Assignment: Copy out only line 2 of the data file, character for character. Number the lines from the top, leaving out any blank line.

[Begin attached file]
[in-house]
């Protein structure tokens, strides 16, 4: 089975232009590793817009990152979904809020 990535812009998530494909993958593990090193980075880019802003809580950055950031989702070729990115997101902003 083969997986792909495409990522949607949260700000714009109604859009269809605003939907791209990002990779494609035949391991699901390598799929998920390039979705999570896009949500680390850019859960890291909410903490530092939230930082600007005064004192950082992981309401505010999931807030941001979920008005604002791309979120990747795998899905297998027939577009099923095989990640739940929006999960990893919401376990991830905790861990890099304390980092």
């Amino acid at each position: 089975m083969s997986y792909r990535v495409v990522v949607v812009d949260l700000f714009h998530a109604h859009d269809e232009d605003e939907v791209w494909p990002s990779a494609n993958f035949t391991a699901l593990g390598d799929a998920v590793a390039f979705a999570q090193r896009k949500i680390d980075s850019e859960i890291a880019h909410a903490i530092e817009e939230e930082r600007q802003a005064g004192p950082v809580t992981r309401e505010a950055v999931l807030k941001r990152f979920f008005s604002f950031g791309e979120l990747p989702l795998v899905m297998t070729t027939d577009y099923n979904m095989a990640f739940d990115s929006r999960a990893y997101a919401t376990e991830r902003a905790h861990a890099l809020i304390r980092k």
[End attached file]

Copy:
């Protein structure tokens, strides 16, 4: 089975232009590793817009990152979904809020 990535812009998530494909993958593990090193980075880019802003809580950055950031989702070729990115997101902003 083969997986792909495409990522949607949260700000714009109604859009269809605003939907791209990002990779494609035949391991699901390598799929998920390039979705999570896009949500680390850019859960890291909410903490530092939230930082600007005064004192950082992981309401505010999931807030941001979920008005604002791309979120990747795998899905297998027939577009099923095989990640739940929006999960990893919401376990991830905790861990890099304390980092």